Hayter went on to explain that a banking Trojan is malware that often intercepts your transaction with a “man in the middle” attack while you’re on an online banking site. It downloads DLLs and some information that can be intercepted by the malware and then replaced. The new software redirects your transaction and collects your information. It’ll do keylogging, password stealing, or it may take you to a fake banking site and let you go through a transaction.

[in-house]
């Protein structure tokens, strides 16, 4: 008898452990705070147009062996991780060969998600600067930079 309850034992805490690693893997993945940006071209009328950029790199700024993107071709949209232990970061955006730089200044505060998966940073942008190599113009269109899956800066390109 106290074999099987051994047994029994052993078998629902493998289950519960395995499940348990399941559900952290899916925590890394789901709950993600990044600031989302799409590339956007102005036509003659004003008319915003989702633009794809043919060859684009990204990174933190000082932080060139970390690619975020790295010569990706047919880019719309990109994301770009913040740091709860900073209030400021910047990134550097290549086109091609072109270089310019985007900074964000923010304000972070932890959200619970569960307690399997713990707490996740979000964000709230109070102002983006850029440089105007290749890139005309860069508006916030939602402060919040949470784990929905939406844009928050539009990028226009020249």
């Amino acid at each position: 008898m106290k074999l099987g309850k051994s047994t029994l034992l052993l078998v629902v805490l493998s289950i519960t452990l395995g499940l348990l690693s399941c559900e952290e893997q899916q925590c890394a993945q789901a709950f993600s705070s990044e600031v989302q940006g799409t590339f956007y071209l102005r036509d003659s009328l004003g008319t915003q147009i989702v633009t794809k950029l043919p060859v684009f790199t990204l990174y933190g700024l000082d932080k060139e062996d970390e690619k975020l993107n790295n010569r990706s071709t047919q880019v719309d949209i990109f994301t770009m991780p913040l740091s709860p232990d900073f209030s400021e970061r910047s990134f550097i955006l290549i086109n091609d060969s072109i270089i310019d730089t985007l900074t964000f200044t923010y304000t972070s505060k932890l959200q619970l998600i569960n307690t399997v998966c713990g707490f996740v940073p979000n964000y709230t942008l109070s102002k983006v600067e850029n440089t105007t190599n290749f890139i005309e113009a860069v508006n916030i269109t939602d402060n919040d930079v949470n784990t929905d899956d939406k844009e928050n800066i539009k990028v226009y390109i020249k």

To protect yourself, Hayter recommends you use two-factor authentication on your login ID. In addition, use software that can prevent “man in the middle” attacks especially with banking transactions. Keep an eye on your bank account and your balances. If you look at your account and you see anything suspicious, even if it’s a 50 cent transfer, alert your bank. That’s how the attackers start to see if they’ll get caught or not. If not, they’ll start conducting big transactions and really rip you off.